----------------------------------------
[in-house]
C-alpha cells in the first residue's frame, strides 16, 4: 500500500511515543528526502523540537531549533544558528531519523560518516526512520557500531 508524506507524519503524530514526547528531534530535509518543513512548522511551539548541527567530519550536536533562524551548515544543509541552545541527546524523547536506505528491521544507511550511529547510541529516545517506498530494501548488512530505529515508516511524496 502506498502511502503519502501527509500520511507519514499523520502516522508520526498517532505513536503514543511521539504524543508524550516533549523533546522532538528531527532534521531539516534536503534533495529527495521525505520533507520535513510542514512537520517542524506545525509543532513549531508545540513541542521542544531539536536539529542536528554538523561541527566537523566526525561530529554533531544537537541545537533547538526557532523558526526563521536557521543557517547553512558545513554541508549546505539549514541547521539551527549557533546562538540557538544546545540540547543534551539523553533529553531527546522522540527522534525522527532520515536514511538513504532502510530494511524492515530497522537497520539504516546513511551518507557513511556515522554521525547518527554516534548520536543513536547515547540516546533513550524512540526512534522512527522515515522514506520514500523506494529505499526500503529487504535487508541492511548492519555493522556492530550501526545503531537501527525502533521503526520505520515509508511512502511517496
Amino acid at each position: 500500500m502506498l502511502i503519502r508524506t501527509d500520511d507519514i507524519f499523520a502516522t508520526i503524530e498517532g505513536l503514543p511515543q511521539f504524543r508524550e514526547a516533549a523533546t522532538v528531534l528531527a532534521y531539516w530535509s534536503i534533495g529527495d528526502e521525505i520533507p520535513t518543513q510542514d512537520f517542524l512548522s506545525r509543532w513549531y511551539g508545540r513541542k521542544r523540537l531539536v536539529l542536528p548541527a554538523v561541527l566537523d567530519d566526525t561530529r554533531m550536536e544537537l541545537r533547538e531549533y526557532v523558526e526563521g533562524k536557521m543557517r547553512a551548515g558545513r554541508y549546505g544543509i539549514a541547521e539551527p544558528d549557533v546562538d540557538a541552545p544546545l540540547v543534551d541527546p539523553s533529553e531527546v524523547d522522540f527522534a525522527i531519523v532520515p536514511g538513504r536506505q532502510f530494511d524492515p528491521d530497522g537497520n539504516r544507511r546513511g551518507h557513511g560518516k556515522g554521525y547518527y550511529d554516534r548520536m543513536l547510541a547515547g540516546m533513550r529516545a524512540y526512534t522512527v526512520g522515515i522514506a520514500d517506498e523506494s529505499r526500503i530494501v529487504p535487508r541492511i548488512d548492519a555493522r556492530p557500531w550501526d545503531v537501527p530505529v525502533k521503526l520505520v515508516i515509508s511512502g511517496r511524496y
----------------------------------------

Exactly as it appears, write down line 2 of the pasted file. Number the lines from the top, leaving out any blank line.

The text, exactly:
C-alpha cells in the first residue's frame, strides 16, 4: 500500500511515543528526502523540537531549533544558528531519523560518516526512520557500531 508524506507524519503524530514526547528531534530535509518543513512548522511551539548541527567530519550536536533562524551548515544543509541552545541527546524523547536506505528491521544507511550511529547510541529516545517506498530494501548488512530505529515508516511524496 502506498502511502503519502501527509500520511507519514499523520502516522508520526498517532505513536503514543511521539504524543508524550516533549523533546522532538528531527532534521531539516534536503534533495529527495521525505520533507520535513510542514512537520517542524506545525509543532513549531508545540513541542521542544531539536536539529542536528554538523561541527566537523566526525561530529554533531544537537541545537533547538526557532523558526526563521536557521543557517547553512558545513554541508549546505539549514541547521539551527549557533546562538540557538544546545540540547543534551539523553533529553531527546522522540527522534525522527532520515536514511538513504532502510530494511524492515530497522537497520539504516546513511551518507557513511556515522554521525547518527554516534548520536543513536547515547540516546533513550524512540526512534522512527522515515522514506520514500523506494529505499526500503529487504535487508541492511548492519555493522556492530550501526545503531537501527525502533521503526520505520515509508511512502511517496